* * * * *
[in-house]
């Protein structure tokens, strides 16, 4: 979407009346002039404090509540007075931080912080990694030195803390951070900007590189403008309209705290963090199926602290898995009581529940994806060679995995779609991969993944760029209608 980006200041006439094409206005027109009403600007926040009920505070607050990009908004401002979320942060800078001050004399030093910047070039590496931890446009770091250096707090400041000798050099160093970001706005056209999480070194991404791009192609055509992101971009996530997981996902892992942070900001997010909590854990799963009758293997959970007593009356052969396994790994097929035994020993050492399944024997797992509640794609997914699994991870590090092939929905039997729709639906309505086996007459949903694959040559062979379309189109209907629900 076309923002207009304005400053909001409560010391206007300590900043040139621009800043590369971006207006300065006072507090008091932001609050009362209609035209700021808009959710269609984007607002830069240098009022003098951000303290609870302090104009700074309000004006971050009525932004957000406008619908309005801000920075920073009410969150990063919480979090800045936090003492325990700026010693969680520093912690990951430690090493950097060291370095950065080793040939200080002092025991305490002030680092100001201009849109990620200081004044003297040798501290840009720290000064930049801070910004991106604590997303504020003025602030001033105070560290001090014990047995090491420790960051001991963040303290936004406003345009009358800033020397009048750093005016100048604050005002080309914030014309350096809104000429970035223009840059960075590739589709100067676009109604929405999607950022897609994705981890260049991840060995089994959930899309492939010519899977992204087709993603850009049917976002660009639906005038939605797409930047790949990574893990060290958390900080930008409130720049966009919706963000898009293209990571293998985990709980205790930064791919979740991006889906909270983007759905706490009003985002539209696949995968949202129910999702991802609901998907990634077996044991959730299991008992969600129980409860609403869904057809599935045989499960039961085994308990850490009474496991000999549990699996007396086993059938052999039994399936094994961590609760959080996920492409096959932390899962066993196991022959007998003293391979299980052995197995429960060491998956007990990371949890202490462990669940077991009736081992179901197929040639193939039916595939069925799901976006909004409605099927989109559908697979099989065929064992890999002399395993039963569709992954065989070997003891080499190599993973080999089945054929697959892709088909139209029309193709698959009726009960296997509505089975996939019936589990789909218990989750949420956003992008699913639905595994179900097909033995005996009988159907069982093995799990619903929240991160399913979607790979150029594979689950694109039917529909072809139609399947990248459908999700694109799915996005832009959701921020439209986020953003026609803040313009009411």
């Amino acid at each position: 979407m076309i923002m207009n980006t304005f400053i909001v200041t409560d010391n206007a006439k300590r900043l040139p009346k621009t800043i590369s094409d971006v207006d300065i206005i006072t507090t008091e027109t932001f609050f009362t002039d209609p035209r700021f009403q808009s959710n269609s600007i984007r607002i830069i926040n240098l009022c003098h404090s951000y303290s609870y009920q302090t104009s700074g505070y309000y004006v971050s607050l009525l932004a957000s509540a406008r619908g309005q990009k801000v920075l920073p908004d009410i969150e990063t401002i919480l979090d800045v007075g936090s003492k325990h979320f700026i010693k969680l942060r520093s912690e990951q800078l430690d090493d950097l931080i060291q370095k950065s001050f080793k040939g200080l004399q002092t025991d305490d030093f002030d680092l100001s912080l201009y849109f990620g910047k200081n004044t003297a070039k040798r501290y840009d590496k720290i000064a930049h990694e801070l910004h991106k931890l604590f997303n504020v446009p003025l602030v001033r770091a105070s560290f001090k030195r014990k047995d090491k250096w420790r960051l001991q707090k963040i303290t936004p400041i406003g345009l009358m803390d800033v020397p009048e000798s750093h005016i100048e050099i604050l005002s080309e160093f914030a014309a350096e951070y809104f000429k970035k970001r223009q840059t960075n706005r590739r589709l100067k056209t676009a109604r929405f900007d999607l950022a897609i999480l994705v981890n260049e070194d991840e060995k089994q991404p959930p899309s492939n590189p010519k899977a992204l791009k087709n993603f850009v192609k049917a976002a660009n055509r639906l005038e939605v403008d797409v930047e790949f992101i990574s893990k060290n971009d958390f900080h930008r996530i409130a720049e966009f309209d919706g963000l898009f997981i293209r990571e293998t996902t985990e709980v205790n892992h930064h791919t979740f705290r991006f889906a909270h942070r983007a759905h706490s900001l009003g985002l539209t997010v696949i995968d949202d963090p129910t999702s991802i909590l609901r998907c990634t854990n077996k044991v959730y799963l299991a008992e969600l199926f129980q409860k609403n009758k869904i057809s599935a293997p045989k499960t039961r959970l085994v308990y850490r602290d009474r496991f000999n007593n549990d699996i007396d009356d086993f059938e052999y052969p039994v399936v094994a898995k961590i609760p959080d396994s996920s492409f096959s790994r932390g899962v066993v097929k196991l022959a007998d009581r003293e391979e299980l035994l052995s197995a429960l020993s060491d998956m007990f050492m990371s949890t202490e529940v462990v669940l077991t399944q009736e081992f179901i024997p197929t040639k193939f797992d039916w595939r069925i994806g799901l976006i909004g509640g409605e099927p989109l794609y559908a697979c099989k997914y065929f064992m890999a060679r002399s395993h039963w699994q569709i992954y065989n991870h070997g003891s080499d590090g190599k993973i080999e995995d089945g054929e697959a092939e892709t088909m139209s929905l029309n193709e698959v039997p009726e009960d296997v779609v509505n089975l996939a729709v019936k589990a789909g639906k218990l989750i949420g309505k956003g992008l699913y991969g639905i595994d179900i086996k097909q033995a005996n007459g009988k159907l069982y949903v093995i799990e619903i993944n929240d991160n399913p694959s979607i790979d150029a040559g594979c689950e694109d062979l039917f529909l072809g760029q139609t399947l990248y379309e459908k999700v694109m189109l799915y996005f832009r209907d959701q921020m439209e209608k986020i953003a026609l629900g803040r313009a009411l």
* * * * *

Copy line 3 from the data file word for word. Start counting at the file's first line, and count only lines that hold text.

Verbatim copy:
């Amino acid at each position: 979407m076309i923002m207009n980006t304005f400053i909001v200041t409560d010391n206007a006439k300590r900043l040139p009346k621009t800043i590369s094409d971006v207006d300065i206005i006072t507090t008091e027109t932001f609050f009362t002039d209609p035209r700021f009403q808009s959710n269609s600007i984007r607002i830069i926040n240098l009022c003098h404090s951000y303290s609870y009920q302090t104009s700074g505070y309000y004006v971050s607050l009525l932004a957000s509540a406008r619908g309005q990009k801000v920075l920073p908004d009410i969150e990063t401002i919480l979090d800045v007075g936090s003492k325990h979320f700026i010693k969680l942060r520093s912690e990951q800078l430690d090493d950097l931080i060291q370095k950065s001050f080793k040939g200080l004399q002092t025991d305490d030093f002030d680092l100001s912080l201009y849109f990620g910047k200081n004044t003297a070039k040798r501290y840009d590496k720290i000064a930049h990694e801070l910004h991106k931890l604590f997303n504020v446009p003025l602030v001033r770091a105070s560290f001090k030195r014990k047995d090491k250096w420790r960051l001991q707090k963040i303290t936004p400041i406003g345009l009358m803390d800033v020397p009048e000798s750093h005016i100048e050099i604050l005002s080309e160093f914030a014309a350096e951070y809104f000429k970035k970001r223009q840059t960075n706005r590739r589709l100067k056209t676009a109604r929405f900007d999607l950022a897609i999480l994705v981890n260049e070194d991840e060995k089994q991404p959930p899309s492939n590189p010519k899977a992204l791009k087709n993603f850009v192609k049917a976002a660009n055509r639906l005038e939605v403008d797409v930047e790949f992101i990574s893990k060290n971009d958390f900080h930008r996530i409130a720049e966009f309209d919706g963000l898009f997981i293209r990571e293998t996902t985990e709980v205790n892992h930064h791919t979740f705290r991006f889906a909270h942070r983007a759905h706490s900001l009003g985002l539209t997010v696949i995968d949202d963090p129910t999702s991802i909590l609901r998907c990634t854990n077996k044991v959730y799963l299991a008992e969600l199926f129980q409860k609403n009758k869904i057809s599935a293997p045989k499960t039961r959970l085994v308990y850490r602290d009474r496991f000999n007593n549990d699996i007396d009356d086993f059938e052999y052969p039994v399936v094994a898995k961590i609760p959080d396994s996920s492409f096959s790994r932390g899962v066993v097929k196991l022959a007998d009581r003293e391979e299980l035994l052995s197995a429960l020993s060491d998956m007990f050492m990371s949890t202490e529940v462990v669940l077991t399944q009736e081992f179901i024997p197929t040639k193939f797992d039916w595939r069925i994806g799901l976006i909004g509640g409605e099927p989109l794609y559908a697979c099989k997914y065929f064992m890999a060679r002399s395993h039963w699994q569709i992954y065989n991870h070997g003891s080499d590090g190599k993973i080999e995995d089945g054929e697959a092939e892709t088909m139209s929905l029309n193709e698959v039997p009726e009960d296997v779609v509505n089975l996939a729709v019936k589990a789909g639906k218990l989750i949420g309505k956003g992008l699913y991969g639905i595994d179900i086996k097909q033995a005996n007459g009988k159907l069982y949903v093995i799990e619903i993944n929240d991160n399913p694959s979607i790979d150029a040559g594979c689950e694109d062979l039917f529909l072809g760029q139609t399947l990248y379309e459908k999700v694109m189109l799915y996005f832009r209907d959701q921020m439209e209608k986020i953003a026609l629900g803040r313009a009411l």